This morning I wrote to a friend that I was returning today to a ruined homestead I’d stumbled upon yesterday in the woods near Cecil’s Mill in Southern Maryland. I told her how the little shack was perched on a muddy ledge near a running creek, that the tin roof was rusted and coming apart, that the whole back side of the house had fallen away – that it all had probably tumbled into the creek below it years ago – and that I had been able to see right through the back of it and into the trees beyond. I told her about the rusted padlock on what had once been a front door with one of those old knobs that you see for sale in antique stores all over the country. I described for her the rotting timbers of the door and the busted windows and how the one dingy white curtain that remained hung still, torn and in tatters, at the window.
How interesting, she wrote back, Tell me more.
So I told her I’d send her a link to the piece I was writing on the new blog about the little house I’d found and that she could see the photographs of it there too.
BLOG? she wrote back in capital letters, YOU have a blog? (Despite everyone’s complaints to the contrary, it’s pretty easy to read tone in an email. I’d have gotten her drift right away, but she went on.)
Oh blogs, she wrote, what a nuisance they are: all those ridiculously deep thoughts…like what diet bar some vegan woman goes for when she’s starving, or how a man is thinking of leaving his wife because he has “fallen in love” with the wife of his best friend. What some 16-year-old Valley girl had for breakfast. Who got new boobs and how much it cost her old man. . . .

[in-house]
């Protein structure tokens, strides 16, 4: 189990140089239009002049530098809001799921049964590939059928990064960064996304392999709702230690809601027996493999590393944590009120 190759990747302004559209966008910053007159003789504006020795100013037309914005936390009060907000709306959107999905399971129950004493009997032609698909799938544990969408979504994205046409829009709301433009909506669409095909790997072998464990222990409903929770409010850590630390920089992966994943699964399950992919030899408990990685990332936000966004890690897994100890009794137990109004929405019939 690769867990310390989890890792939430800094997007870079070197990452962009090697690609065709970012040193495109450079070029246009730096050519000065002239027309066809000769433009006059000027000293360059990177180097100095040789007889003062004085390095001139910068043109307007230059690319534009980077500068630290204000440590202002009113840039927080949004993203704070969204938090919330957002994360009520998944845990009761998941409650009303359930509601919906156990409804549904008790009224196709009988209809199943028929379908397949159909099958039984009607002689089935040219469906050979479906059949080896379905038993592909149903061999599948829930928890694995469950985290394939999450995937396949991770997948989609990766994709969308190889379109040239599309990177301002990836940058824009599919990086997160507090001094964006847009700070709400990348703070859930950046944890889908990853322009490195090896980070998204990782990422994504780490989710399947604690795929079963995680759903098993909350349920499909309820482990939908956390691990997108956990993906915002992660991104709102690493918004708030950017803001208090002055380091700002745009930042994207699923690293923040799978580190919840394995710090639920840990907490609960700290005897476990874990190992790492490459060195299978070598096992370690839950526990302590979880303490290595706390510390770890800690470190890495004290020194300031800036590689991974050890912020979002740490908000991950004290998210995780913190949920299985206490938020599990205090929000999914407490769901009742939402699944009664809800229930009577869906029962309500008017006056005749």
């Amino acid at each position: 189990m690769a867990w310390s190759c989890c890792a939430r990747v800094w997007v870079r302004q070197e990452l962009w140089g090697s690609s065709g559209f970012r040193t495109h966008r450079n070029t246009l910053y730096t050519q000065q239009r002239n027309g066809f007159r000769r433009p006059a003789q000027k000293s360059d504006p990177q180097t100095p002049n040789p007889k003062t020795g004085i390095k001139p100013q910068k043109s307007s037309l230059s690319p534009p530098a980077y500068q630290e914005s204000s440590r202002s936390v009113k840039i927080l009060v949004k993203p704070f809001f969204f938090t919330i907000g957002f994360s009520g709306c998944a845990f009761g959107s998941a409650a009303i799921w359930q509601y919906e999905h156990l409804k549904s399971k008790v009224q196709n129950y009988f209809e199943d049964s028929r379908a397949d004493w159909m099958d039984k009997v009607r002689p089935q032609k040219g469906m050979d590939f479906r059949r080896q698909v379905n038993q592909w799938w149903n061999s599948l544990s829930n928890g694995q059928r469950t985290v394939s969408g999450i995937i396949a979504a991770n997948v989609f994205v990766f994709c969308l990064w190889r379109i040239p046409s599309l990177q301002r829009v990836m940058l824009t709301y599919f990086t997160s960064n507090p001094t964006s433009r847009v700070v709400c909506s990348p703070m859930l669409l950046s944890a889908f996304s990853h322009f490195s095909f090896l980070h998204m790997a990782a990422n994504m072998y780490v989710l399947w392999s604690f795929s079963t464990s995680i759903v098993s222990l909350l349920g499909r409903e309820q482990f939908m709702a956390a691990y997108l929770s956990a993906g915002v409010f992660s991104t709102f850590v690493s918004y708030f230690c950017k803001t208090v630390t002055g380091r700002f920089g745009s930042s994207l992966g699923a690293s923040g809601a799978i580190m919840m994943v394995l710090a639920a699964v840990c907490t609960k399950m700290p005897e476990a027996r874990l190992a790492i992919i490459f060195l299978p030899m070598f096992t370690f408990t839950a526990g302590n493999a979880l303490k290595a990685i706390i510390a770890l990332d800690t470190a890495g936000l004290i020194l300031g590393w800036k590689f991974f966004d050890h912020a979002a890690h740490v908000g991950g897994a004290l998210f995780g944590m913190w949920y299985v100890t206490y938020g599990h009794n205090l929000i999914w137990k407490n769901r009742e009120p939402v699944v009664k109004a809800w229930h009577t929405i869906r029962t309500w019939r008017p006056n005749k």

How simple it is, then, to ridicule the lives of others, and what is important to them. I wondered if this is how everyone feels, secretly, but doesn’t have the heart – or tactlessness – to say so.
Still, I have to admit it made me think back to that scene in the movie, Julie & Julia. You remember it: the moment where Julie steps out of her little kitchen and announces to her husband, “I have thoughts. I could write a blog.”
As if to merely have thoughts is the essence of writing. As if “I-think-therefore-I-am” is sufficient to keep anyone interested in the story you are telling.
Maybe it is. For some. But my thoughts don’t run that deep. (Or that shallow.) Whatever this wild river is that I’m on right now, I’m going with the current of it and hanging on to any drifting thing nearby to keep myself afloat. But she got me to thinking – again – about why I’m writing. It’s not as if there aren’t already thousands of interesting blogs and books and articles out there. And it’s not as if I have hundreds of readers: I have a scant handful of people who read these postings regularly and most of them are good friends and even some of them read the stuff I write, I suspect, out of reckless pity and compassion:
Let’s be honest here: my life is full-to-bursting as it is. Why take on one more commitment each week? Why crawl around in the woods and climb into the rotting haylofts of old tobacco barns; why hang at the frozen edge of a fence waiting for muskox to step forward from the ice-fog or watch the cat studying the wasp’s nest in the eaves with great interest; why pay such relentless attention to all the small, ordinary things as I’m inclined to do? Why do all that if there isn’t some story waiting there, patient as eternity, for someone – maybe me – to discover it and bring it into the raw light-of-the-world-we-live-in-now?